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The Oxford Study Bible Study Bible supplemented with commentary from scholars of various religions.

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A Letter of James - Introduction

This writer is concerned to rescue sinners from their “erring ways” ( 5.20 ) by providing a manual for Christian conduct. Many topics are handled in fairly miscellaneous fashion, although four points receive more sustained attention: the evil of showing partiality ( 2.1–12 ), the need for works along with faith ( 2.14–26 ), the danger of loose talk ( 3.1–12 ), and the sins of the rich ( 4.13–5.6 ). This manual has been sent out to the church as a whole, and its purpose is completely practical. Doctrinal matters are not taken up, and the content of the moral advice does not reveal much about the author's own theological point of view. Most of the teaching is common to other Hellenistic Wisdom literature of the day.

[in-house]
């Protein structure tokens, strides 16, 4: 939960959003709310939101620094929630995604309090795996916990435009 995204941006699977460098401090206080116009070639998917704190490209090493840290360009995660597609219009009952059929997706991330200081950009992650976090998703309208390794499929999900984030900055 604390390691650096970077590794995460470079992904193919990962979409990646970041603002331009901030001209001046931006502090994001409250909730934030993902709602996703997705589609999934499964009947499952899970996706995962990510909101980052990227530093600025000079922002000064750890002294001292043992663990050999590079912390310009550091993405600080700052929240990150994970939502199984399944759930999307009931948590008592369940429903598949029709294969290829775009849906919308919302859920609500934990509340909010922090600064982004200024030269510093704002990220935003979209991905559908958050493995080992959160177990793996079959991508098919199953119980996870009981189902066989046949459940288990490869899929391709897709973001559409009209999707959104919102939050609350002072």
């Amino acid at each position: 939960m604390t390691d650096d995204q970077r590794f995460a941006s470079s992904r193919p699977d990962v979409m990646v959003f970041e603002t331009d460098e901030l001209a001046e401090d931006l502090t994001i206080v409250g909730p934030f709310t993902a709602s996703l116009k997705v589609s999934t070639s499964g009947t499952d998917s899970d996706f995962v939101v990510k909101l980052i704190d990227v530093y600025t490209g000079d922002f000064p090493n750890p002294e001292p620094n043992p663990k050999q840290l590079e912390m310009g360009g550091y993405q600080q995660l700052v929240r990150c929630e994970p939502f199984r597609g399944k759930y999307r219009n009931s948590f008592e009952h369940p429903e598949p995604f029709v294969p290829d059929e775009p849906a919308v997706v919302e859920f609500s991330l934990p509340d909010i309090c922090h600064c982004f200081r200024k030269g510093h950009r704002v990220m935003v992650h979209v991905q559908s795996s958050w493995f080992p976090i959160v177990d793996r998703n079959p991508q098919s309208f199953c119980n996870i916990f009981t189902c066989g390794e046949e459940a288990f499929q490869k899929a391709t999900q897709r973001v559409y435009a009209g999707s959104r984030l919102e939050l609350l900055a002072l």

If the writing is indeed from James, the Lord's brother (see 1.1 n. ), a date no later than about 60 C.E. is required. However, because the ritual and cultic concerns attributed to James elsewhere (see Gal. 2.12 ) are absent and because the overall cast is so Hellenistic, many scholars question the traditional view of authorship. Some have held that the tract is of Jewish origin, subsequently lightly Christianized. More often, it is ascribed to a Christian writer of the late first or early second century. There is no consensus as to the place of writing.

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